Is a Downtown Library in Oakley’s Future?


I recently met with the Friends Of the Oakley Library’s New Library Committee to discuss potential locations for a new stand-alone library. For the last 13 years, the Library has shared space with Freedom High School, but has outgrown its space (approx. 3,000 square feet) and is literally bursting at the seams.

The Committee has evaluated the following sites:

  • Sherriff’s Delta Sub Stationb
  • Moura Property (parcel located south of O’Hara Park Middle School)
  • City’s Corp Yard
  • Centromart Building

The first site is still not completely disregarded is the Sheriff’s Delta Sub Station, at 210 O’Hara Ave. The Committee will soon be meeting with the Sheriff Livingston to get a definitive answer regarding the feasibility of transitioning the deputies to another location.

The Committee talked with Supervisors Mary Piepho and Federal Glover regarding the status of the building on O’Hara Ave. Both Supervisors would support an effort to move ownership of the building from the county to the City of Oakley if Sheriff Livingston could find a new site for the Delta Station. In initial discussions, Sheriff Livingston indicated he would like to move, however, the county’s current budget constraints would make the move itself cost prohibitive.

The intent of the Committee was to save money on the cost of land acquisition by asking the County to deed it back to the City for public use, more specifically a library. While the façade could be maintained the building would have to be renovated and built out, as the space is currently less than what the library uses now. The entire parcel available at 54,000 square feet would allow ample space for growth.

The second site that was considered is known as the Moura Site. This 6.22 acres City-owned site is also on O’Hara and that formerly housed the Delta Family YMCA. This location would require ground up construction of a new building adding a significant amount to the cost of the facility. Another concern with the location is the proximity to O’Hara Park Middle School. We’ve learned from other County libraries currently located near schools that the proximity to schools results in periods of the day when the library could turn into a “day care option” proving disruptive to other patrons of the facility.

The City’s corp yard, adjacent to City Hall was considered, but deemed necessary for public works use and for the potential, future location of an expanded police department.

Most recently, there has been some thought given to converting the 15,000 square foot, Centromart building into a library. This site recently became an option since the deal between the City and DG Market fell through. While some would much prefer seeing the building remain retail, the Committee is happy to compromise, by adding a small retail shop in the front, perhaps a coffee shop, similar to what has been done at the Walnut Creek and Orinda libraries. This option would require the Redevelopment Successor Agency and Oversight Board to deed the building back to the City for governmental use. Cost savings associated with this approach would be significant versus bottom-up construction.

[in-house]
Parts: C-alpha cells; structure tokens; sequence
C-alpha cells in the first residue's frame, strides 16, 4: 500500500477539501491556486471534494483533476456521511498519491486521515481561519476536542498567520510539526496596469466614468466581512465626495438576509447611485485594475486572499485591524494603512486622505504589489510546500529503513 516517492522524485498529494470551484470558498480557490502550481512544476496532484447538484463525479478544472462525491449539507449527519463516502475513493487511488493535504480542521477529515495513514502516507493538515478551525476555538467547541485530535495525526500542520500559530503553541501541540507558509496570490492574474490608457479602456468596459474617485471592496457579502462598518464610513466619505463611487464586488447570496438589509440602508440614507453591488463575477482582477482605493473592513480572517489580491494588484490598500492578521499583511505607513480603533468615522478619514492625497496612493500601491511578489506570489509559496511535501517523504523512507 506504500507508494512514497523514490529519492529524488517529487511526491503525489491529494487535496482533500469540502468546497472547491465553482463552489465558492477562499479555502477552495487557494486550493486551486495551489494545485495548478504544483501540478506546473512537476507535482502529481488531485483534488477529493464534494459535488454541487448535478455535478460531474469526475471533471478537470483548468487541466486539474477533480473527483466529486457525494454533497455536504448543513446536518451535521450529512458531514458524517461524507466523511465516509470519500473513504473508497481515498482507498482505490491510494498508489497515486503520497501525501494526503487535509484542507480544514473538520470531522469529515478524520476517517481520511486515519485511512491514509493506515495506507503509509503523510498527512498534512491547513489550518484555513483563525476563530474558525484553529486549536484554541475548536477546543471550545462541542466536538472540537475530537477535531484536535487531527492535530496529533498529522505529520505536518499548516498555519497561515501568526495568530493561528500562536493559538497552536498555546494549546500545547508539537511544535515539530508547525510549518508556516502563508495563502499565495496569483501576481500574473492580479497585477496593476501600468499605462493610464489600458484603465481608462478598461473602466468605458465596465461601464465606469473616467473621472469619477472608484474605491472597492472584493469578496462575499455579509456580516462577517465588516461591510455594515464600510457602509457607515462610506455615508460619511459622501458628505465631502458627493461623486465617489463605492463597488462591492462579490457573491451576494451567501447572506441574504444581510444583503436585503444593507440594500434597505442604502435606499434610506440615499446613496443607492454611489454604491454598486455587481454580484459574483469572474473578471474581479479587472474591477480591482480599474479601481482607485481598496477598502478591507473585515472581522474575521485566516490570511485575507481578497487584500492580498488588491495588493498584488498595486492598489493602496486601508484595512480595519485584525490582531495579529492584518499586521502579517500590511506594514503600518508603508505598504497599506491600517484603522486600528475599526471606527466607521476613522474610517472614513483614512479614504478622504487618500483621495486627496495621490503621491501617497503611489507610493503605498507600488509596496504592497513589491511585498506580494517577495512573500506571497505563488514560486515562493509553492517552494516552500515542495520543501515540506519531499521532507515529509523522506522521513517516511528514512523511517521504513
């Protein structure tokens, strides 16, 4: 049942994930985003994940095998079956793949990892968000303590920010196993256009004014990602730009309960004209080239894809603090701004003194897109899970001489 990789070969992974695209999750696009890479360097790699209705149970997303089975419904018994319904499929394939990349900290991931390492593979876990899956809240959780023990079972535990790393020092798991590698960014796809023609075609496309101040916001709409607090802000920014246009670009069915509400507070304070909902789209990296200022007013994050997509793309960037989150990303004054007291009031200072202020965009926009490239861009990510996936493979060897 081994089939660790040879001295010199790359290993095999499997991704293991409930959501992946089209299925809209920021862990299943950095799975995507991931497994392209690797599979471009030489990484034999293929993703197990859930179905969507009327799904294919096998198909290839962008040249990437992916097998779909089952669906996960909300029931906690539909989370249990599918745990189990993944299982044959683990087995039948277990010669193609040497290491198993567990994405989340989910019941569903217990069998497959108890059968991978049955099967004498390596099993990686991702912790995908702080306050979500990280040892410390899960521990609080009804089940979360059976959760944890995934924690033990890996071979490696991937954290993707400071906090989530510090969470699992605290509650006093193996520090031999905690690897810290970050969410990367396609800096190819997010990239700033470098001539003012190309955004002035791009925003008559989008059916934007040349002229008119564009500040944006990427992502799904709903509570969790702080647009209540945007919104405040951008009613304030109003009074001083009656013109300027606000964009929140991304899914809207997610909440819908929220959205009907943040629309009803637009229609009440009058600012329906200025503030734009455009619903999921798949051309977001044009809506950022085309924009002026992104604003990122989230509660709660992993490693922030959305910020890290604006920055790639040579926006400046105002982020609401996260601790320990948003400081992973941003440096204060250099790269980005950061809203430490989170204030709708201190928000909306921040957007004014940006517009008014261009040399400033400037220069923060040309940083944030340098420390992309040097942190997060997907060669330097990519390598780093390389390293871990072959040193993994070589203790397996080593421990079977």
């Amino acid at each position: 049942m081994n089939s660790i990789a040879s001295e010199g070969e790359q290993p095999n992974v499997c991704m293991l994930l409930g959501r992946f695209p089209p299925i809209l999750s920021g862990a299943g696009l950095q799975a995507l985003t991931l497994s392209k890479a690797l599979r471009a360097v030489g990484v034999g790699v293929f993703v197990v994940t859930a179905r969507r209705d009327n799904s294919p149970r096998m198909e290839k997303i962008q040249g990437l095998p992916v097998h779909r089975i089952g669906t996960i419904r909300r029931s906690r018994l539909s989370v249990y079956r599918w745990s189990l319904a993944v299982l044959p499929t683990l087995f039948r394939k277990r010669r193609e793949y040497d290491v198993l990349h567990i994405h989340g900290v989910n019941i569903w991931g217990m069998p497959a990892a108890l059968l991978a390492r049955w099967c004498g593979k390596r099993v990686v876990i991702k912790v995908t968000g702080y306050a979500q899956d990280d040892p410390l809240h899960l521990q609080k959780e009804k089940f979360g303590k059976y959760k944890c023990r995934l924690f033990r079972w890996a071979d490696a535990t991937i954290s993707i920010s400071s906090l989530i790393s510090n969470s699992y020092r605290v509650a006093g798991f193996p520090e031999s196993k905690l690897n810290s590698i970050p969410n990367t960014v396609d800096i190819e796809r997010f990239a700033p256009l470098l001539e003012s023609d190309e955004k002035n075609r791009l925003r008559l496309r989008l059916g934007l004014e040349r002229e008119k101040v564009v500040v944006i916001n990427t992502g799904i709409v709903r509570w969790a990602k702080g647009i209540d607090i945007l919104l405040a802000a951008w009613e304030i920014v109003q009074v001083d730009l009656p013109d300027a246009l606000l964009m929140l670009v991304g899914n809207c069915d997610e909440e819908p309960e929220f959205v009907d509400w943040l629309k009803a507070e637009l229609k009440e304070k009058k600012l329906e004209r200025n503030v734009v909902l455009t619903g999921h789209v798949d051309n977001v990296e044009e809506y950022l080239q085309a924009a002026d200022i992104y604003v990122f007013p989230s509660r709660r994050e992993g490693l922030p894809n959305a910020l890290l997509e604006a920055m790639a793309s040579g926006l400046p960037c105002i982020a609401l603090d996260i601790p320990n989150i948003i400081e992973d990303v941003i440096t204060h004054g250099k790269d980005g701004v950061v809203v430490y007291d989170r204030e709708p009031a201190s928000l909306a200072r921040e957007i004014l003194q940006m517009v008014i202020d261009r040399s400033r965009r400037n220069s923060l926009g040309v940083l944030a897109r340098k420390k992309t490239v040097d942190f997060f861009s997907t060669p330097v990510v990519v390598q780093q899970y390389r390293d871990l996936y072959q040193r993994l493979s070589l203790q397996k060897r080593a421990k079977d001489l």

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About Kevin

Mayor - City of Oakley, Data Center Manager of Mainframe Operations and Optimization – USS-POSCO INDUSTRIES, Co-Founder and Board Member - Friends of Oakley A Community Foundation, Advisory Board – Opportunity Junction, Commissioner - Contra Costa Transportation Authority, Board Member - Tri Delta Transit and Transplan
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3 Responses to Is a Downtown Library in Oakley’s Future?

  1. Julie Perry says:

    I support moving the library from it’s current cramped, noisy space at Freedom High to the Centro Mart site. It would be easily accessible and the library would be able to expand and support our Oakley community with more programs: educational and fun, while still expanding the book collection. There would also be room for a children’s area, teen area and quiet areas for study. With a coffee shop it could become a sweet place to meet up with friends and would become a hub to bring people downtown.

  2. Leonard Lloyd says:

    Although locating the Oakley branch library in the former CentrOmart building does not provide retail sales nor property taxes, a grocery store is not a major source of sales tax, either. Having our library there, especially if teamed with a coffee house type retail service, would bring a high volume of visits to the location, inviting library patrons to do business nearby, without even moving their parked car. For those who walk, bicycle or take the bus, the advantage of taking advantage of several services in one stop would help the businesses near the library succeed. Even Big Bear Diner across Main Street would benefit from having the library so close by.

  3. My preference is for CentrOmart, since it’s closest to my house and also gives the library a lot of room to grow. Including a cafe of some kind as part of the establishment makes sense, especially if there’s free Wi-Fi. (Bookstores took this approach for some time, and it did encourage people to hang out there.) It’s also a large enough space that they could include study rooms and meeting rooms.

    Obviously turning a grocery store into a library/cafe is an expensive proposition. I recommend IndieGoGo for fundraising, as it enables people to contribute in almost any amount and would make it easy to get support from those with ties to Oakley but who no longer live there.

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